I am obligated to point out that not all mythics are equal. Three of them (Seasons Past, Geralf’s Masterpiece, and Wolf of Devil’s Breach) don’t even make this list. That’s not a surprise in the abstract, as we all know mythics can be powerful and yet still inexpensive, but with so little time in retail stores and draft settings…that’s a lot of value gone and fast.

We have a potential spike in front of us, though, with the Pro Tour starting today.This will begin the dance of ‘who will follow through with orders?’ and ‘I can’t sell this fast enough!’ and the popular ‘oh god the card spiked and I had it on my want list…’ and that’s all an extra layer of price complexity. What cards will be popular? Who will run the table with an unforeseen and effective metagame call?
Still, the advice remains solid: Don’t buy packs. Don’t buy boxes. Don’t buy cases. At this point, you’re going to be lucky to open even equivalent value.

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5 thoughts on “Money in the Box?”

  1. I don’t get how your maths works on even a basic level, as you seem to be counting every card worth more than a pack as worth a pack…

    The expected value of a box right now seems to be above a box price by most sites that track average box value…

  2. Yes, in the short term buying a box is awful. Terrible Idea. But what about when Modern turns into Legacy prices? All those bulk cards that sat and collected dust for years turn into $0.50 cards and it adds up fast. So, you all should go out, buy tons of boxes then sell me the bulk remains. I will gladly store thousands of commons and uncommons on the hope I can find the next Ancient Stirrings or Nettle Sentinel.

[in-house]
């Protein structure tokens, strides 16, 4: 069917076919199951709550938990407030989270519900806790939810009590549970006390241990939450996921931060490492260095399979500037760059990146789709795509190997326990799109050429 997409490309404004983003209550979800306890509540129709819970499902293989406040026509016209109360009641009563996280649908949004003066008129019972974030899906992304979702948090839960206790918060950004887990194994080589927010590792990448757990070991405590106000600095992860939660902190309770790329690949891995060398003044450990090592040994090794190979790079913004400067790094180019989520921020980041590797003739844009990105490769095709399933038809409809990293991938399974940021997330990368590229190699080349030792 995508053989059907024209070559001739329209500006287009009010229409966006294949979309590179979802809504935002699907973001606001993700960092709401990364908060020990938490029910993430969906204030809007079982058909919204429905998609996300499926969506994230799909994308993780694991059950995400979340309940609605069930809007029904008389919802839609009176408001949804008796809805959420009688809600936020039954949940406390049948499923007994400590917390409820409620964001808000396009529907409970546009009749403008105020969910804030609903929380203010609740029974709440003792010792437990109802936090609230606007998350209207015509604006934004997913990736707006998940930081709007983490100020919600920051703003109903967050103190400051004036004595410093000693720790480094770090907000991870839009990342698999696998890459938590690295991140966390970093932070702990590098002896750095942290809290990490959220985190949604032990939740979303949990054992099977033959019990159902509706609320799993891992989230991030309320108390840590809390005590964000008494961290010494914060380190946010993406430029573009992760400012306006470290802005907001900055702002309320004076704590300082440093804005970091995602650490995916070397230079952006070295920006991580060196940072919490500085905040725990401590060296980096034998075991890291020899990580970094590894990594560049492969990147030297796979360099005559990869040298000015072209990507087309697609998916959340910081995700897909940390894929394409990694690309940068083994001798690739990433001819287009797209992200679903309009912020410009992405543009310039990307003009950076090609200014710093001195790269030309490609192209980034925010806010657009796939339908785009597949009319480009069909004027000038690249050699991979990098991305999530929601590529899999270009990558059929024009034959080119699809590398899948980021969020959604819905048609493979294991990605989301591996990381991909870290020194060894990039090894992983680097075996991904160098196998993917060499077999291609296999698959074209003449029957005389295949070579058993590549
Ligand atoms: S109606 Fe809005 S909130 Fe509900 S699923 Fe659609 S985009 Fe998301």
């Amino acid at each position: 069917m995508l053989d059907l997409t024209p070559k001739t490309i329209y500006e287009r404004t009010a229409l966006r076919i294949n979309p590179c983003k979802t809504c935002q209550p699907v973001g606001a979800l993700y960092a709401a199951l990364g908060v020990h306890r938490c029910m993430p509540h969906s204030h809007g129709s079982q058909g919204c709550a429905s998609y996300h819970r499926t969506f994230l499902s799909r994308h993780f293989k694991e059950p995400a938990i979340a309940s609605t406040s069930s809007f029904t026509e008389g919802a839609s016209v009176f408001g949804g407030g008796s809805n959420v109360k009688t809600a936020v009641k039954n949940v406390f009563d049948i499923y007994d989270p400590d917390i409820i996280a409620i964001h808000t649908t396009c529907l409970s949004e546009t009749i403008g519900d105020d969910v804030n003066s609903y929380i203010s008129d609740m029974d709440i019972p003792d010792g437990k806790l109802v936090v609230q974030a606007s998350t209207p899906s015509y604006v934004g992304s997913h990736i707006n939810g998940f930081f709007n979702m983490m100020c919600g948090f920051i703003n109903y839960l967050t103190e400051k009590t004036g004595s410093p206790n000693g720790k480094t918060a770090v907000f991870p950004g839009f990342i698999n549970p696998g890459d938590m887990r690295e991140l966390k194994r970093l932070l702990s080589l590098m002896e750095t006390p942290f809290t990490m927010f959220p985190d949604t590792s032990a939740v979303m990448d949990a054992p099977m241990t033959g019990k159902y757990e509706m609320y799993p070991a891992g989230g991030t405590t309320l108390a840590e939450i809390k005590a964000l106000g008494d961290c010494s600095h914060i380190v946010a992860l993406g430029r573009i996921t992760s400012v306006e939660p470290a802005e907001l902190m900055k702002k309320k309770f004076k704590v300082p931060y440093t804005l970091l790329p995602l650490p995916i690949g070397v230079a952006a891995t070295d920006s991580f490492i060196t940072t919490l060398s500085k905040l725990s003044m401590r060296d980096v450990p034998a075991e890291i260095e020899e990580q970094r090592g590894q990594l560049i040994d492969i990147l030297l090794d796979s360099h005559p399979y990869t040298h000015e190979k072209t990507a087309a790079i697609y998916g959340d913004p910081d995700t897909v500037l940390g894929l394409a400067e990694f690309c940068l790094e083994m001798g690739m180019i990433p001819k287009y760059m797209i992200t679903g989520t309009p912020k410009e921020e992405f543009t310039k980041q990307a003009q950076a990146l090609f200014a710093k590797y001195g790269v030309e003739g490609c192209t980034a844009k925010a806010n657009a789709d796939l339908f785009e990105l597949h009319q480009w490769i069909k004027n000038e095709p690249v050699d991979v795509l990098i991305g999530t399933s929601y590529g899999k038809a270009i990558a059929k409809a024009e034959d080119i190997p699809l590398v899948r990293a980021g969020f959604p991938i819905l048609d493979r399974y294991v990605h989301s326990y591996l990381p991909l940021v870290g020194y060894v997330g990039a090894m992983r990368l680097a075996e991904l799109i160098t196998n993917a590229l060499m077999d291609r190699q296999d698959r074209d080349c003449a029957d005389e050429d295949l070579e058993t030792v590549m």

1. To realize those gains, you have to be the one willing to sit on an organized (or somewhat so) collection for those years and years. Which is fine if you have the space and don’t move often. Moving boxes of Magic cards is worse than books, in my experience.

      But you’re right: If you’re patient on bulk, it can get there.

  3. There is a guy in my town who sells Gold & Silver mostly, but he sells boxes for 90$. Seriously, NINETY DOLLARS will buy you a sealed box of 36 packs. Its farkin awesome.

  4. I don’t buy boxes but I *do* buy packs in the form of Fat Packs or loose packs. Since Origins, the first set I really bought into, I have gotten close to pack value or greatly exceeded it every time. Let’s look at this:

    Origins: 6 packs in the form of pre-release kit and 12 other packs at various other times. Jace, Vryn’s Prodigy FOIL (from pre-release kit, NOT the promo), Gideon, Goblin Piledriver x2

    BFZ: Fat Pack + about 36 more packs at various times: 2 Expedition Lands (sold for $130 combined), Ob Nixilis, at least three of the rare dual lands and other odds and ends.

    Oath of the Gatewatch: Fat Pack. Nothing really although one could sell the full art land pack for about $15

    SOI:Pre-release kit + 12 other boosters. Choked Estuary in pre-release kit. Other 12 packs were purchased at the same time from an LGS. 12 of the last 14 packs in an open box. Pulled Avacyn, Arlinn and Westvale Abbey

    Am I lucky? I don’t know. But if you look at the overall picture of all the sets mentioned, I am truly ahead dollar-wise.

    The key is not to buy into too many packs. With the exception of BFZ (expedition land hunting), I never bought more than 18 packs of any one set. Don’t get me wrong, I don’t buy packs to win the card lottery, I am a player so I buy to have a couple hundred cards from each set on hand to be used in decks.

    To me, this seems to make sense, even from a financial point of view.

    My 2 cents worth…